EDITOR NOTES: As our economy emerges from the “Great Lockdown,” are we about to face a massive “deflation,” or “inflation”? Households seem to be divided on this issue, with some Americans potentially holding off on spending in order to get goods at cheaper prices, and others preparing for a significant loss in their money’s purchasing power. The Fed can’t seem to make heads or tails of this issue as well, making it exceedingly difficult for them to determine the right actions to take with regard to monetary policy. If part of the Fed’s mandate is to stabilize prices, what tools are they supposed to use if they can’t even tell whether prices are going to plunge or rise beyond the current levels?
(Bloomberg Opinion) -- The Federal Reserve’s stated mandate is to “promote effectively the goals of maximum employment, stable prices, and moderate long term interest rates.” The first part is obviously a disaster right now, with more than 36 million Americans filing initial jobless claims in the past eight weeks, bringing U.S. unemployment to levels not seen since the Great Depression. The last objective is easily met, with benchmark Treasury yields hovering close to all-time lows.
But what about stable prices?
For years, Fed officials fretted that consumers’ inflation outlook was almost too stable at historically low levels. Vice Chair Richard Clarida, for one, follows University of Michigan data that surveys expected price changes during the next five to 10 years. That gauge fell to 2.2% in December, a record low. A year earlier, when it was at 2.6%, he called it “within — but I believe at the lower end of — the range consistent with price stability.” Since 2012, expectations have fluctuated in a tight window of 2.2% to 3%, including 2.6% in a report released Friday. The central bank generally views 2% as its target rate.
The coronavirus pandemic has shaken American households to their core in any number of ways. At best, it’s acclimating to working from home and adjusting day-to-day behavior. At worst, the most economically vulnerable individuals are suddenly unemployed and unsure when — or if — they’ll be rehired.
Fed Chair Jerome Powell previewed some of the devastation earlier this month from what was at the time an unreleased report. “Among people who were working in February, almost 40% of those in households making less than $40,000 a year had lost a job in March,” he said in prepared remarks. “This reversal of economic fortune has caused a level of pain that is hard to capture in words, as lives are upended amid great uncertainty about the future.”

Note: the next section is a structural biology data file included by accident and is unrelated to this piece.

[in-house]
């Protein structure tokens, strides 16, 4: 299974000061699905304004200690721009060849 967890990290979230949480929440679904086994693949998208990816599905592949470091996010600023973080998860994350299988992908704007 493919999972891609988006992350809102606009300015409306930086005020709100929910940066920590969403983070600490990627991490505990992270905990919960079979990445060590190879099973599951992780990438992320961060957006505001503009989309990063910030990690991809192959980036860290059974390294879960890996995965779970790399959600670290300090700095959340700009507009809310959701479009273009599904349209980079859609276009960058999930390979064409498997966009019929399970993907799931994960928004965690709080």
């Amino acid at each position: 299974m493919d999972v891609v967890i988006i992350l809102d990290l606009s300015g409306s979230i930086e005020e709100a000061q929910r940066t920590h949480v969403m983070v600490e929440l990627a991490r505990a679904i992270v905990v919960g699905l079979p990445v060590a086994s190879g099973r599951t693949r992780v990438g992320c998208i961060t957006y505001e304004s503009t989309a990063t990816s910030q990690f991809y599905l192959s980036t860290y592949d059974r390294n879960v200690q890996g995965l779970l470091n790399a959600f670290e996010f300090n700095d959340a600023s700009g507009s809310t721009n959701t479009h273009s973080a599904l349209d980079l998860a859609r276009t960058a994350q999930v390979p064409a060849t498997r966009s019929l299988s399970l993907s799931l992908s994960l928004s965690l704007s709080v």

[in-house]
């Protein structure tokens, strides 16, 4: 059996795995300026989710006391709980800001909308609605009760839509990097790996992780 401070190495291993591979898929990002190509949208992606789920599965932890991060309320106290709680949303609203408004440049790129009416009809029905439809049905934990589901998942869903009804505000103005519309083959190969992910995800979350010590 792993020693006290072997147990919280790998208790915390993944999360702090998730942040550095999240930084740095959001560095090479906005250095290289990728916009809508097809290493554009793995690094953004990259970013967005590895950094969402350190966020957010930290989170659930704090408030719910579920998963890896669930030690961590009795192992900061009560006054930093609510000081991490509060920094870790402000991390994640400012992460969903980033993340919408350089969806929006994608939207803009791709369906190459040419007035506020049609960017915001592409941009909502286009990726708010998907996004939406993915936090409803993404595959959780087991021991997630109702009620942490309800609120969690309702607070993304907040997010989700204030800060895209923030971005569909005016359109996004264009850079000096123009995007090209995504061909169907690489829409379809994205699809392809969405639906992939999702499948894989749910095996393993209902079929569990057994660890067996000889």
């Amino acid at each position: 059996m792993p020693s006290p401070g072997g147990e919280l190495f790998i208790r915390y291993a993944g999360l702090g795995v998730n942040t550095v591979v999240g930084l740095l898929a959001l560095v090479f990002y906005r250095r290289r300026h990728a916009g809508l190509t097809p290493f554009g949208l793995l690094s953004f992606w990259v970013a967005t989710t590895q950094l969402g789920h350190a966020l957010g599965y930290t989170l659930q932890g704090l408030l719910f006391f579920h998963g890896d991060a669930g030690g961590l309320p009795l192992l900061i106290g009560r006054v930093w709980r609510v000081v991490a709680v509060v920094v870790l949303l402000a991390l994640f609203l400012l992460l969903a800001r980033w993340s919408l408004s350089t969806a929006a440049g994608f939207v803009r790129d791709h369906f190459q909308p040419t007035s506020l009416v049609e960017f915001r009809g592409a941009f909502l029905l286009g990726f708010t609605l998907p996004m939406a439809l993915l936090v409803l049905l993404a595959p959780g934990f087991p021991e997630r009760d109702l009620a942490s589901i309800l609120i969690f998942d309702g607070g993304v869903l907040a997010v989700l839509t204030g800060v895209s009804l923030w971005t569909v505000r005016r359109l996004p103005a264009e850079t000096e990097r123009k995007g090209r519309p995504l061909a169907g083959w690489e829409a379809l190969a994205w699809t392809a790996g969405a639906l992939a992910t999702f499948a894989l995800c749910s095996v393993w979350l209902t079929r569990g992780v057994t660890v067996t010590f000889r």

Though seemingly insignificant for now, the once-stable outlook for inflation appears to also have shifted drastically. As America comes out from under the Great Lockdown, how central bank officials handle what could be early signs of unanchored inflation expectations, and how the public responds, could play a crucial role in any recovery.
In a blog post, New York Fed researchers found “unprecedented increases in individual uncertainty — and disagreement across respondents — about future inflation outcomes.” The share of people who expect deflation in 2021 increased from from less than 10% at the end of February to more than 20% a month later. Meanwhile, those who expect short-term inflation to be higher than 4% jumped from about 30% to almost 45% in the same period. In other words, although the median expectation might only show a small move, some households are bracing for a drastic swing.
At a high level, these are two vastly different economic scenarios. Deflation frightens policy makers because rational consumers would postpone purchases to get goods and services at a cheaper price. That would curtail economic activity and potentially exacerbate the situation. Yet much higher inflation would erode the purchasing power of consumers, particularly those with lower incomes or who can’t afford to invest in assets that rise with price growth. Neither of these options is ideal, which is why the Fed is tasked with engineering a stable middle ground.
It’s little surprise that people are so unsure on the direction. On the one hand, an oil futures contract traded at a negative price for the first time, the core consumer price index tumbled month over month by the most on record, and, as my Bloomberg Opinion colleague Tim Duy noted last month, there’s growing anecdotal evidence of wage cuts, no matter what the spike in last month’s average hourly earnings figure may suggest. Steven Blitz, chief U.S. economist at TS Lombard, argues that rent, which has been a source of consistent inflation for decades, will experience a drop that will “be bigger and last longer in this cycle.” Add to that a reckoning in higher education, a source of huge cost increases, and the argument starts to form for a deflationary period.
Originally posted on Yahoo! Finance